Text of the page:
Marine Animal Rescue has conducted thousands of marine animal rescues. In 1998, beach cities throughout Los Angeles County contracted MAR to serve as the primary respondent for injured, sick or orphaned marine mammals and sea birds.
MAR specialists have designed custom rescue and transportation equipment for seals and sea lions. MAR responds to calls 24 hours a day, 365 days a year. In 1984, MAR established a 24-hour, live operator hotline that receives calls for assistance and information about stranded marine mammals throughout Southern California.
Peter Wallerstein of MAR hoop netting an adult female sea lion suffering from domoic acid poisoning. Photo: Steve McCrank/Daily Breeze
Below are a few videos demonstrating how complicated, dangerous and sometimes humorous marine mammal rescues can be from the eyes of the rescuers. You can watch more of these amazing helmet cam videos on the Media page.
Sea Lion Pup Rescued From El Segundo Beach
Along with the pelican rescues that continue day and night, sea lion pups are stranding, cold, weak and hungry. When you first look at the animal you might think you can just walk up and toss a net over it. Well, if you tried that, the scared pup would beat you to the water and you would miss your chance to help the pup. That's why rescuers always approach slowly with their backs to the water because even the sickest will try to elude the rescue. This pup was successfully rescued from El Segundo Beach.
Various Elephant Seal, Harbor Seal and Sea Lion Pup Rescues
In these helmet cam video’s you can see the noticeable difference between seal and sea lion rescues. Sea lions, even the little pups are quick and agile on land. Rescuers must use totally different rescue techniques and equipment. Elephant seal pups are slow on land. If an elephant seal pup beats a rescuer to the water, the rescuer should find another line of work. They’re really slow. But, just because they are slow, doesn’t mean they won’t bite. Every rescue demands focus, training and utilizing the proper techniques and equipment.
Sea Lion Suffering From Domoic Acid Poisoning
This helmet cam footage shows just how things can get out of hand very quickly when conducting marine mammal rescues. These are very disturbing incidents. It’s difficult to see a sea lion so distressed from a brain disorder, most likely caused by domoic acid poisoning. If this rescue was rushed, the outcome could have been very different. The result would have been injuries to the rescuer or on-lookers and an injured or sick sea lion running wild back into the water or worse into the street. 'Once I get this over her, she should be fine'. Those words almost came back to bite me in the butt! Rescuers must be prepared for anything, even with animals that seem too sick to put up a struggle. We are not sure what the future is for this distressed sea lion. All we do know as rescuers is that now the animal is in a much better place than if we had done nothing.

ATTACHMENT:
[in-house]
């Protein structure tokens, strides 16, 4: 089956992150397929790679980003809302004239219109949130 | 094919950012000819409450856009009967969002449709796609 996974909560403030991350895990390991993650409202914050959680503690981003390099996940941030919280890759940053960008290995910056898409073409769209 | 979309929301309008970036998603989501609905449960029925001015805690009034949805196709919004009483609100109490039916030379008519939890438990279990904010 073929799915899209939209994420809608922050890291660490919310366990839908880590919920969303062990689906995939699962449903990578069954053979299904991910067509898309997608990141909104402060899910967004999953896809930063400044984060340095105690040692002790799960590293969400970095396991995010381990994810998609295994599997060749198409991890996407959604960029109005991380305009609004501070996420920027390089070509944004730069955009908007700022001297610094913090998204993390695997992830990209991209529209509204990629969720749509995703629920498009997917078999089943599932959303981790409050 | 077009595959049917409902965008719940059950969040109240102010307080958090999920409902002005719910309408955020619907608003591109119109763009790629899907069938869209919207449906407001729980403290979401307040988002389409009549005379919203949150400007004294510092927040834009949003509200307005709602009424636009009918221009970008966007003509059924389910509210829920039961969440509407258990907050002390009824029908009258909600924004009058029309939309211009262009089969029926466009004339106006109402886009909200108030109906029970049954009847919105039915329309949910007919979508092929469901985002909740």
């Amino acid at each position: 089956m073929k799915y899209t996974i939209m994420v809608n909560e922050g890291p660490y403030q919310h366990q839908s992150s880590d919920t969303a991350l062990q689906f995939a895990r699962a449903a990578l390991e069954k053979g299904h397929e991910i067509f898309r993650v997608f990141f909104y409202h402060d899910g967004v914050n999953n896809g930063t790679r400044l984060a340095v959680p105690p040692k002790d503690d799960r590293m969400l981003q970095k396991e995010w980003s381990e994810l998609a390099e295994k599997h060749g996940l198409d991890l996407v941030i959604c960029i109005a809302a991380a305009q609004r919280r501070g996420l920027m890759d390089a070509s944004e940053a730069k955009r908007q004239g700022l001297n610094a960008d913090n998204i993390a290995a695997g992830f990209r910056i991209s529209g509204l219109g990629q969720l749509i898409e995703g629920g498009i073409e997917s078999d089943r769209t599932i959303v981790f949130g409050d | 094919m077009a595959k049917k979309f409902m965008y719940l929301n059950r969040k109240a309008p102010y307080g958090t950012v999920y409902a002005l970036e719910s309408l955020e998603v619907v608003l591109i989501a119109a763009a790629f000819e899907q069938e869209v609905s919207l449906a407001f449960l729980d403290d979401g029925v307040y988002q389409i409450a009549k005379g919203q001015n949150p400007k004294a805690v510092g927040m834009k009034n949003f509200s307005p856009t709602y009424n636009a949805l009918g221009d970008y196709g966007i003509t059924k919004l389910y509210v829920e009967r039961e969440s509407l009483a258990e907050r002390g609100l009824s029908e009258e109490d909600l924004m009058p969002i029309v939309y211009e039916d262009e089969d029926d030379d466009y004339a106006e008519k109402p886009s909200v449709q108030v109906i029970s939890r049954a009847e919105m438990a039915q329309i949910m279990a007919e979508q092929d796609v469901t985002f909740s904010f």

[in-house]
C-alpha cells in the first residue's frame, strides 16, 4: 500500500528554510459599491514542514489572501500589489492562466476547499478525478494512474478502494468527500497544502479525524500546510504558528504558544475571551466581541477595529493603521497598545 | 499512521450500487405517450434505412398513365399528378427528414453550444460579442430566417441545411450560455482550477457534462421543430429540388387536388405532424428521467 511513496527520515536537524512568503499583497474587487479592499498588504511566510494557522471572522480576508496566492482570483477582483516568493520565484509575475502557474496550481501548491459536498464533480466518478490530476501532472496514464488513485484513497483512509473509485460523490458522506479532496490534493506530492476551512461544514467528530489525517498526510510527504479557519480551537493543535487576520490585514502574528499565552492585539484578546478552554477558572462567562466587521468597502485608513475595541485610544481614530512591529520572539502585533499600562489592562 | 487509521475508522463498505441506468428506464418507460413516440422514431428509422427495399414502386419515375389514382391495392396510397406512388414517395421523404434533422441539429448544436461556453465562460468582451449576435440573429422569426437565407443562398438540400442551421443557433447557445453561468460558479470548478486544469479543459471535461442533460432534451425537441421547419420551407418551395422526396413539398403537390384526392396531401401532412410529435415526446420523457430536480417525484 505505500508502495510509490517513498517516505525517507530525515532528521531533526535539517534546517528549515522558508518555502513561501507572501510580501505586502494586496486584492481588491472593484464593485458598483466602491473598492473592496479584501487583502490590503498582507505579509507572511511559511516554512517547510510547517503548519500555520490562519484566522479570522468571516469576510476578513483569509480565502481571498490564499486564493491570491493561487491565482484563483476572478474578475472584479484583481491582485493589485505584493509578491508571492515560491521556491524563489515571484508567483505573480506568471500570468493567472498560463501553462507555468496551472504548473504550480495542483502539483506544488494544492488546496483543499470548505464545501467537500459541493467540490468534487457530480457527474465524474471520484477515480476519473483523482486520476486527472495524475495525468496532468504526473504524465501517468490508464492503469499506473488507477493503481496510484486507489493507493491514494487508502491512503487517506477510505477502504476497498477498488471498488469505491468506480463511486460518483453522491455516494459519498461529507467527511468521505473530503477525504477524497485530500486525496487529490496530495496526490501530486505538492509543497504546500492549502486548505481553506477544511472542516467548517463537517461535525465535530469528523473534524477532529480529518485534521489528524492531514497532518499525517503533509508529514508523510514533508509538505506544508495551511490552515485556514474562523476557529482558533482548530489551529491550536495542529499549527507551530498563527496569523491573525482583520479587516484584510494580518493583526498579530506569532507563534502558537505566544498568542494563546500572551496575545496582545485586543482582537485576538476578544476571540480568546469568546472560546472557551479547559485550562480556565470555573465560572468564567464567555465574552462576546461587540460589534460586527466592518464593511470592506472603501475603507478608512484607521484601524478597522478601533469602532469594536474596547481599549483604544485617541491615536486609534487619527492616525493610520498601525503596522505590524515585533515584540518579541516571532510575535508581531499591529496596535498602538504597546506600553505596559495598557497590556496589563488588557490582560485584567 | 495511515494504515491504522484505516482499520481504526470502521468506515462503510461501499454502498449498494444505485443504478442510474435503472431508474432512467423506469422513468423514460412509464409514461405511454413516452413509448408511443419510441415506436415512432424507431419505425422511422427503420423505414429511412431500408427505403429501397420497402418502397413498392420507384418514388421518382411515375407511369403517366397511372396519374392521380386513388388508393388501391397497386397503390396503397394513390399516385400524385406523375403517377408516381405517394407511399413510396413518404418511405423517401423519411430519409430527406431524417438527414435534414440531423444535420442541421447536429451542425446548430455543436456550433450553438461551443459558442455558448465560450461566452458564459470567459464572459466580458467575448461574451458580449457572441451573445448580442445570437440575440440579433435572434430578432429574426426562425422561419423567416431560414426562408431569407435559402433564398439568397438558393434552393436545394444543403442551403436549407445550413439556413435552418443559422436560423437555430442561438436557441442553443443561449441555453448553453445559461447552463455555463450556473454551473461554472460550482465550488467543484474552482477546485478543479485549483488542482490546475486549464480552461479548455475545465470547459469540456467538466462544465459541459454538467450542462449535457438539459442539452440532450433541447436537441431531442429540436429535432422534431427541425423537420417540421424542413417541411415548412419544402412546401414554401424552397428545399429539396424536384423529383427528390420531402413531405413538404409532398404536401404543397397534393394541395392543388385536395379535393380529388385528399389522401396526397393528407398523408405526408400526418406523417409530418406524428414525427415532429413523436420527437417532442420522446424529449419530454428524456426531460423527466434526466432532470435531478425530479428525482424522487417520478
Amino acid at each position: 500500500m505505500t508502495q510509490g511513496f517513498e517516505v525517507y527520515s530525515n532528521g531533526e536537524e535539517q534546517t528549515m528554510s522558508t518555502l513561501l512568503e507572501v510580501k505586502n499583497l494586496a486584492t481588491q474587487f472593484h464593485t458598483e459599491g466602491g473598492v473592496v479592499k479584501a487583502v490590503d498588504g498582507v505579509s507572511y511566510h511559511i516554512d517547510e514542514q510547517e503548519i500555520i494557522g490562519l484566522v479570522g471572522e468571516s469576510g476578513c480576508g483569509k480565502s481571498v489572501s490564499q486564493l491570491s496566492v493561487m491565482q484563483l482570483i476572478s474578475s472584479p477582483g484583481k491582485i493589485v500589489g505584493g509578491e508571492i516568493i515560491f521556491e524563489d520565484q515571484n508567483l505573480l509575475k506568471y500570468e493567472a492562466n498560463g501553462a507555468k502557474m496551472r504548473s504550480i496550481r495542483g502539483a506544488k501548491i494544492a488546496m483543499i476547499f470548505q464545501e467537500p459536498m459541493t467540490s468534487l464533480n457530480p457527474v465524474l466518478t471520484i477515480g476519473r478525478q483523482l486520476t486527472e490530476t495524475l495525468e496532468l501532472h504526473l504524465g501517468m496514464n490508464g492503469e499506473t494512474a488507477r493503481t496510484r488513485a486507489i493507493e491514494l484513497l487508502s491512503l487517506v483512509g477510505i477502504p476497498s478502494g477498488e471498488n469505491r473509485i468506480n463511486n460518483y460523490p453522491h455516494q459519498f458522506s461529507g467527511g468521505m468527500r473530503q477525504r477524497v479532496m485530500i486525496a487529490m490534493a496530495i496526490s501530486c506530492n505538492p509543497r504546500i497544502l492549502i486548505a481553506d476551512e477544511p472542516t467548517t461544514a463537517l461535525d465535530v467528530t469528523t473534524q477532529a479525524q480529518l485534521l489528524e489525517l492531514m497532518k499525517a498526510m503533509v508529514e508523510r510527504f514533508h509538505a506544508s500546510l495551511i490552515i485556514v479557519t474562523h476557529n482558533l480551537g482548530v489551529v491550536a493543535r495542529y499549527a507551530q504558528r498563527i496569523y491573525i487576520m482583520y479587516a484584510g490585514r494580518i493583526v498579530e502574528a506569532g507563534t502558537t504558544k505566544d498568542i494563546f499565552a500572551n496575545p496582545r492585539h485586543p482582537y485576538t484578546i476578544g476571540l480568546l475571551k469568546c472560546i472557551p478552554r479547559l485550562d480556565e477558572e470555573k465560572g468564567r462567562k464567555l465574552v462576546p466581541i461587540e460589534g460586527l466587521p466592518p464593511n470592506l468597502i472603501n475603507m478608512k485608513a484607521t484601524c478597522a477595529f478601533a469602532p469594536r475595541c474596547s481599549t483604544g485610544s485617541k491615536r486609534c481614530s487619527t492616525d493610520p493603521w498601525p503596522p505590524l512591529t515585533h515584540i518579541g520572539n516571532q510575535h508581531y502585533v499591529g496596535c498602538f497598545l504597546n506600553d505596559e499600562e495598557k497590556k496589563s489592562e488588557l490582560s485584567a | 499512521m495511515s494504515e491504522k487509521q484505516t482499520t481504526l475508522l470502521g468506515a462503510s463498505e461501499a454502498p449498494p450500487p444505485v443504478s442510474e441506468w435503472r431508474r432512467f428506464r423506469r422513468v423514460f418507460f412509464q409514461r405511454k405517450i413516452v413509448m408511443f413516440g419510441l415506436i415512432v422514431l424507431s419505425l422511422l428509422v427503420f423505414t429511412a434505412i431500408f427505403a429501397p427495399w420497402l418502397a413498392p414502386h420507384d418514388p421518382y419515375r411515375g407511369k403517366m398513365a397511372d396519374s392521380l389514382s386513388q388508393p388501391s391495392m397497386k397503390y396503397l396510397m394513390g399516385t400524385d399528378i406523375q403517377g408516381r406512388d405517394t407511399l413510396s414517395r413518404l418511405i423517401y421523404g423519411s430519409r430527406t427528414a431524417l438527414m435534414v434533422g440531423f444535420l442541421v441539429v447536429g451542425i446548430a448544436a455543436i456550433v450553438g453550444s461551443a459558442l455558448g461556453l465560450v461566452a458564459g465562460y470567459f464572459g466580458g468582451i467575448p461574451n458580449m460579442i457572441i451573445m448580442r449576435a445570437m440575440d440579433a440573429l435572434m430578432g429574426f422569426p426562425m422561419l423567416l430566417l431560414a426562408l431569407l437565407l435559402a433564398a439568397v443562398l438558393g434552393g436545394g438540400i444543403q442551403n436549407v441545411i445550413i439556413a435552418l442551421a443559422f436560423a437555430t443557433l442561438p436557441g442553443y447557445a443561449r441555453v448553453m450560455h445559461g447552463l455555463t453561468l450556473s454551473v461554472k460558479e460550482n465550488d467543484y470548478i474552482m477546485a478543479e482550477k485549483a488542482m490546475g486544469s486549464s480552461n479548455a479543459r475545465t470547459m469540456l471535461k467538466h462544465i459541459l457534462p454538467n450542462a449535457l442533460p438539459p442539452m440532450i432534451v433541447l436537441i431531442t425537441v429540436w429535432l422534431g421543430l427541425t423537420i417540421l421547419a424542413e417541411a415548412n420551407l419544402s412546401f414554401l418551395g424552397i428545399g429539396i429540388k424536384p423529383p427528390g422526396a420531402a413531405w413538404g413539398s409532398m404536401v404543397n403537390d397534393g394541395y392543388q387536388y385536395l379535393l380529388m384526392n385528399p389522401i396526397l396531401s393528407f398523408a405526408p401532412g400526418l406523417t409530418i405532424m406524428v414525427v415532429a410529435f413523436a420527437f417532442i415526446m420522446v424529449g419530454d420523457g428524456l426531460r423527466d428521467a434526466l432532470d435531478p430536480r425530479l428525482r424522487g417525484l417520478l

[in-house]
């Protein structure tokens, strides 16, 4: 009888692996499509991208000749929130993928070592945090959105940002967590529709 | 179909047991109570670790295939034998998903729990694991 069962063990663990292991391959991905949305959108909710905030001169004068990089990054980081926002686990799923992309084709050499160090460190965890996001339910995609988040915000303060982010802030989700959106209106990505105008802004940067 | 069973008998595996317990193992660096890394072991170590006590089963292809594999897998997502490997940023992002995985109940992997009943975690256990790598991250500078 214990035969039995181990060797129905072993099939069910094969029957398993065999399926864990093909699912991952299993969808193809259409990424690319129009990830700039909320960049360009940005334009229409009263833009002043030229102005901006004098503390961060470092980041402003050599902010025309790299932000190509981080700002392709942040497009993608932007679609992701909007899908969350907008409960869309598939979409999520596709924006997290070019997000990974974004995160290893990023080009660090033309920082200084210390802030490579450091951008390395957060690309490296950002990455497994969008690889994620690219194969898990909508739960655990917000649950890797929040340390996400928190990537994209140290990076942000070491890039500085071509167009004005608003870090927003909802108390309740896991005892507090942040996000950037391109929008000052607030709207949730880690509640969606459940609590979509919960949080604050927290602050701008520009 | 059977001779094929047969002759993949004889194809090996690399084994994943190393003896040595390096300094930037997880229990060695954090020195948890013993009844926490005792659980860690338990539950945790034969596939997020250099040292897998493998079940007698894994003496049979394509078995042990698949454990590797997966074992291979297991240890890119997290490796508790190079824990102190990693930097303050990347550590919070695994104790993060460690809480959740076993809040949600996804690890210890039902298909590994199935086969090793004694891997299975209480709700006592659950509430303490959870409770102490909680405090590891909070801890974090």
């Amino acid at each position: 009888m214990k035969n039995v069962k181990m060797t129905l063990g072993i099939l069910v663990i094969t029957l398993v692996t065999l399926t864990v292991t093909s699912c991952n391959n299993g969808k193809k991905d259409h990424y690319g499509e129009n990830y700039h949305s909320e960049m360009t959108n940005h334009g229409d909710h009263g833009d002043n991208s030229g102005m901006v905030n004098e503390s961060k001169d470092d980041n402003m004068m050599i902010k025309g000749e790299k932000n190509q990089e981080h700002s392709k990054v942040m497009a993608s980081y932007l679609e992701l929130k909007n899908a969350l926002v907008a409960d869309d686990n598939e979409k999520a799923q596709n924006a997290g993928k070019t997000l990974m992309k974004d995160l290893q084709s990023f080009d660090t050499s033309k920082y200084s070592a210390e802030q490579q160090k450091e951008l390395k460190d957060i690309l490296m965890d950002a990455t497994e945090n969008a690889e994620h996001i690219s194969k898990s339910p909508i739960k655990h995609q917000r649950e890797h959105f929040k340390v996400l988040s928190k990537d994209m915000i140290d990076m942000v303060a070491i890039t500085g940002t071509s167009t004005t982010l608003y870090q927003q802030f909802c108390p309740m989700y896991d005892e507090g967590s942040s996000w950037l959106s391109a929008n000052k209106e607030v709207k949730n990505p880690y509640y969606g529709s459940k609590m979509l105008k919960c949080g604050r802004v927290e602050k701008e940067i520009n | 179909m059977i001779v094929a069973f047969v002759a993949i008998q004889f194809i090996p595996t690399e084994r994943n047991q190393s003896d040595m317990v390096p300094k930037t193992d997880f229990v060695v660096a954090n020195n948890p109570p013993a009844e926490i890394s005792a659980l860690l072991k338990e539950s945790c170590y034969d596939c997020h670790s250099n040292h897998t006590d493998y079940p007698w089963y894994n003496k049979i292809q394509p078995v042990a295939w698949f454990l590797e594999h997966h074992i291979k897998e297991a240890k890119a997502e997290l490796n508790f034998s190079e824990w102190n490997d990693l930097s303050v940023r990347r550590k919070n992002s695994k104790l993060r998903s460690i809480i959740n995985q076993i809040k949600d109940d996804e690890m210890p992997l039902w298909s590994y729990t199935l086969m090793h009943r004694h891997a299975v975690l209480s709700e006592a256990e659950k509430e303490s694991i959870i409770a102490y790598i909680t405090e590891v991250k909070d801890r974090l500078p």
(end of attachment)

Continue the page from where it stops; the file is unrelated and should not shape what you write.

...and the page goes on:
Injured Sea Lions Rescued from Rocks and Harbor Patrol Dock
The first rescue is a very thin and weak sea lion pup high on the rocks in El Porto. When approaching the pup rescuers don’t want to go too quick for their safety and for the animals. If startled, the pup could jump off the jagged rocks and hurt herself. Slowly approaching on the rocks from below the sea lion, the rescuer attempts to get close enough to place the net over the sea lions before being detected. The second rescue is a skinny 120-pound sea lion who is suffering from a deep flesh wound on the side of her face. The wound was bad, but treatable. This same sea lion eluded rescue a couple of days ago. We didn’t want to miss her again. She’s on the right side of the dock with two other sea lions lying on the other side. If one animal gets spooked, they all jump into the water. We had to approach slowly from the dock without disturbing the other sea lions and when close enough the hoop was placed over the sea lion as she dove into the water. When this happens, rescuers must keep the hoop face down eliminating any chance of the animal escaping. The injured sea lion was successfully rescued with assistance of Los Angeles County Lifeguards, Baywatch Redondo. Both sea lions were immediately transported for medical attention.
Sick Sea Lion Suffering From Seizure Rescued
This sea lion just woke from having a seizure. You can see how important it is for the rescuer to keep his or her back to the water for attempts like this one.
Dolphin Rescue at Cabrillo Beach
Dolphin rescued at Cabrillo Beach with assistance from LA City Lifeguards.
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